Because the neck is so mobile it is actually very good at adapting to small injuries and increasing stresses and strains. But the accumulation of these adaptations over a period of time can eventually lead to changes in motor control and altered movement creating abnormal loading of the joints, and they reach the limit of their ability to cope. Tissues become fatigued and sensitive and pain follows soon afterwards, as pain-sensitive structures in the neck become irritated and inflamed. This normally manifests as pain in the base of the neck, which may radiate into the shoulders, the upper arms or even up into the skull.

  • Factors involved usually include:
  • previous injury, such as a fall or whiplash-type strain
  • poor posture, especially if the head is pushed forward and the neck bent backwards
  • poor thoracic (mid-back) mobility, especially if this curve has increased
  • psychological stress

Discal neck pain

If there is an underlying weakness or the loading is too great, the small discs in the neck can be damaged and bulge. This can either affect the blood supply or compress the local nerves, leading to Nerve Compression Syndrome often giving severe pain into the arm and numbness or pins and needles in the hand.

Discal neck pain is normally diagnosed by careful clinical examination, but often an MRI is needed to confirm this.

Forced movement of the neck can result in severe injury, painful inflammatory changes and muscle spasm leading to severe stiffness and, in some cases, severe disability. This may result as a consequence of anything that allows the joints in the neck to be forcibly pushed past their limit of motion, such as following a fall or a sporting injury. But the most common is from whiplash injury.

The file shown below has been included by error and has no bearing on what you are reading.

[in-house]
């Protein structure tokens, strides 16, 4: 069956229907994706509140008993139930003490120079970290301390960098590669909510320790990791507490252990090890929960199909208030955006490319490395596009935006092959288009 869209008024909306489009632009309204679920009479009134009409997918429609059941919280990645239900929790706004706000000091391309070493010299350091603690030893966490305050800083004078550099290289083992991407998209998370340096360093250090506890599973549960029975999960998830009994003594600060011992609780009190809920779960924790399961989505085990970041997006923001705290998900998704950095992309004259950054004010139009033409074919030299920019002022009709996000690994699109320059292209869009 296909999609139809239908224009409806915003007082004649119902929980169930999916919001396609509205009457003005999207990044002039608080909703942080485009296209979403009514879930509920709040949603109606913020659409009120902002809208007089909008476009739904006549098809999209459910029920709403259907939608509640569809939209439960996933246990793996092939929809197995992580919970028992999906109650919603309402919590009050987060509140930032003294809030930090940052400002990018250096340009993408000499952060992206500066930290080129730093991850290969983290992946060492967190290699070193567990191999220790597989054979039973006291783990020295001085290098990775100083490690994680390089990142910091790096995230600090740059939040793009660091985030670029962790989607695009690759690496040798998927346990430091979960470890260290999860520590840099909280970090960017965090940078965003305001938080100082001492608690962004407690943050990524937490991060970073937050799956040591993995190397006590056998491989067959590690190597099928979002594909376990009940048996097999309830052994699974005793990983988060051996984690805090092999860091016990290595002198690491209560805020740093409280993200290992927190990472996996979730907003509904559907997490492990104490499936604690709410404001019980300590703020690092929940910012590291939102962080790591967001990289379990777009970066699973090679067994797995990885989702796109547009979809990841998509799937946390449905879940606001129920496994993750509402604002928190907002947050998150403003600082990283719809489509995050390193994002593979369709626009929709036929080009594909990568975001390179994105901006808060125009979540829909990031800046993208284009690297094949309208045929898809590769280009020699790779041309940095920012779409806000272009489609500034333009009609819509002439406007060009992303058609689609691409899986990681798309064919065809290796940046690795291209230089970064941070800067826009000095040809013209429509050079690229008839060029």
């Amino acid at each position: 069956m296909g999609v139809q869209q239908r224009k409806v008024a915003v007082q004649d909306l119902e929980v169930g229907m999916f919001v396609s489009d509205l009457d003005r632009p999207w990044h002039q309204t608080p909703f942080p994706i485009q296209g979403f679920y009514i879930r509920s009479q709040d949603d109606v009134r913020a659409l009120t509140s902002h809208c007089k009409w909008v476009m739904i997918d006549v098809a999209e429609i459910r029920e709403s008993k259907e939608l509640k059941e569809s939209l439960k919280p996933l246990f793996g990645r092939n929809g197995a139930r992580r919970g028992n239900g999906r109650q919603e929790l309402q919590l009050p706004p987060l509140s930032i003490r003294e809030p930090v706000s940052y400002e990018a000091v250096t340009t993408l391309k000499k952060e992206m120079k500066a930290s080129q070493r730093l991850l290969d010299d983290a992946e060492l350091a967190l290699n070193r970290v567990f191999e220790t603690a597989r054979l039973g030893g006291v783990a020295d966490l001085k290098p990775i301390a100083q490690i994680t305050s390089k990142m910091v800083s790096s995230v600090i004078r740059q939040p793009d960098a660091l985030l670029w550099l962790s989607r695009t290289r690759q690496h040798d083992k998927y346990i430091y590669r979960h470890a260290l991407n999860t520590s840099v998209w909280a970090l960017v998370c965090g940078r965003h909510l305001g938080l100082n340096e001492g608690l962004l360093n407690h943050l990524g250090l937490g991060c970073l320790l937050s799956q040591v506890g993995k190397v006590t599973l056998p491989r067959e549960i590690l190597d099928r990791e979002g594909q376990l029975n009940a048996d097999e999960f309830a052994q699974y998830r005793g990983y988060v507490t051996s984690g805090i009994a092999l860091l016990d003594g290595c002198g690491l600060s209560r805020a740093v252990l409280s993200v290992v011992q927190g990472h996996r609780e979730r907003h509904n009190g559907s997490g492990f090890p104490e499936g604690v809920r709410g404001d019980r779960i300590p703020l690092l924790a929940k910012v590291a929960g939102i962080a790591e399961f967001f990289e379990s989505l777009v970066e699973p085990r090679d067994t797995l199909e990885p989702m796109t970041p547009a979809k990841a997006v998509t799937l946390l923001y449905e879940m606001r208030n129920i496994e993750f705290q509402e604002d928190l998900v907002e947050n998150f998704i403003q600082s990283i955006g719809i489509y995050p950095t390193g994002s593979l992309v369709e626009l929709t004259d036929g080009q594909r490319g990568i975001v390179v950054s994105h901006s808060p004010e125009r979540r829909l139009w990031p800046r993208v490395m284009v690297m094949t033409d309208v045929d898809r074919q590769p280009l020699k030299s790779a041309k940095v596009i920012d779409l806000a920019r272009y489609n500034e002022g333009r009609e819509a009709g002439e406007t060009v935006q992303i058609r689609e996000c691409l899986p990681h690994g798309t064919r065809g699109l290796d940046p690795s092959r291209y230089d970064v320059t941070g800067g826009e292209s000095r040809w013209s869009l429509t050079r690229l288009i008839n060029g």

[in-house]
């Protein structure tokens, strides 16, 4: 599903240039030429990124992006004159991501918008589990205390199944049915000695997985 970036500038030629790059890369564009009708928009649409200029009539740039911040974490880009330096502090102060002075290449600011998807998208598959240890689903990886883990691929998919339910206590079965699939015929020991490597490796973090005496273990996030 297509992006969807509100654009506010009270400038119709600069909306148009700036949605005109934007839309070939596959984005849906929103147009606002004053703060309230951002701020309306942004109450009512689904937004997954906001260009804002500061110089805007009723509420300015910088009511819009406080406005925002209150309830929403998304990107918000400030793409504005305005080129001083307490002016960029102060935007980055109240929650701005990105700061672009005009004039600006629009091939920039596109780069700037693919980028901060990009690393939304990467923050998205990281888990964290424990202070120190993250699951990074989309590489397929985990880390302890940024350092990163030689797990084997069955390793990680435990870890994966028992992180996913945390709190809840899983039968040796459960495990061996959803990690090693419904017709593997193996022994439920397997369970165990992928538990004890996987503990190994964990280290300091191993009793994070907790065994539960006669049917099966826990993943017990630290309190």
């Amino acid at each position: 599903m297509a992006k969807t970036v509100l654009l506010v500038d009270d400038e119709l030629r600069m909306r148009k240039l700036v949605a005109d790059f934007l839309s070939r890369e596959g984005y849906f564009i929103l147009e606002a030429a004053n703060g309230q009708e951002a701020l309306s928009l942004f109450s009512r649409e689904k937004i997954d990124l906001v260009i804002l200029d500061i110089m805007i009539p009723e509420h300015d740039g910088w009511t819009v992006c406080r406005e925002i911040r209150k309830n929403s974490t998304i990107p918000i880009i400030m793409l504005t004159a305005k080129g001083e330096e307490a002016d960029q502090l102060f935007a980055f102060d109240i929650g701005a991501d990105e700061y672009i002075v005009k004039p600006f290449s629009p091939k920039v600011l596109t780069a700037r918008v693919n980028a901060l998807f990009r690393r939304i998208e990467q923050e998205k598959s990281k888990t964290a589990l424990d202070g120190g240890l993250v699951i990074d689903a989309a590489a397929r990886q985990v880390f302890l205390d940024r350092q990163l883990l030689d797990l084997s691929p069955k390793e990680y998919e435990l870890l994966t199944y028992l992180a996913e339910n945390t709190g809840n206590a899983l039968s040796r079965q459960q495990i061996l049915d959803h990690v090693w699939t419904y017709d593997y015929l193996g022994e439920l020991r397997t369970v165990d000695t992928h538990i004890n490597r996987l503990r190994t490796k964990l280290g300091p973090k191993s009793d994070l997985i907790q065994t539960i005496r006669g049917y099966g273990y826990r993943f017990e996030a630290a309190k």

Whiplash is a common occurrence associated with any hyper-flexion (forward bending) or extension (backward bending) injury. Injury is caused by an acceleration/deceleration event, usually as a result of a road traffic incident or a contact sporting activity. Injury may occur to multiple structures including muscles, tendons, ligaments, bone, joint and nerve tissue and can result in significant impairment and disability.

These conditions may be very serious and complex and should be thoroughly assessed by a trauma specialist, as serious injury such as neck fracture could be present. However, if no major structural damage has occurred there could still be changes in joint mechanics, failure of function and overloading. All of which can lead to pain and stiffness that manifests as neck pain, trapped nerves or headaches months or even years later.

Neck Pain Treatment

Our doctors at the Launchfit™ by Clinicube®are trained to properly assess the mechanics of your neck and thoracic spine to identify any regions of undue stress and strain, as well as being able to check your posture.

By using gentle corrective manipulative techniques and giving posture, exercise, lifestyle and basic stress management advice, we can restore your neck and thoracic spine to its correct function and ease movement and relieve your pain.

After your initial assessment, we will agree the best way forward. Depending on your symptoms, this will typically involve osteopathy and possibly some exercise and stress management, for example in whiplash treatment, or, for more severe or long-term conditions, IDD Therapy.

 

How long until I’m better?

Recovery times vary according to the individual, their medical history and particular condition, but you would usually expect to see a good improvement within four treatments.  However, we would recommend a few more to not only remove your pain but to allow a full recovery. By enabling you to protect your spine from future damage we can help you reduce the risk of degenerative changes at the base of your neck.

If you have suffered with a disc bulge, prolapse or herniation – and have had nerve pain going into the arm or hand associated with pins and needles for less than 6 weeks – There are an array of treatments that can be prescribed, such as, ATM2, Cold Laser Therapy and Redcord. You would typically need in the region of 4-8 treatments to improve this.

We have had some superb results with patients who have been in a great deal of pain for several months. After a month of treatment, they have been able to return to an active lifestyle again, and some have even been able to avoid spinal injections and surgery.

What is Cold Laser Therapy?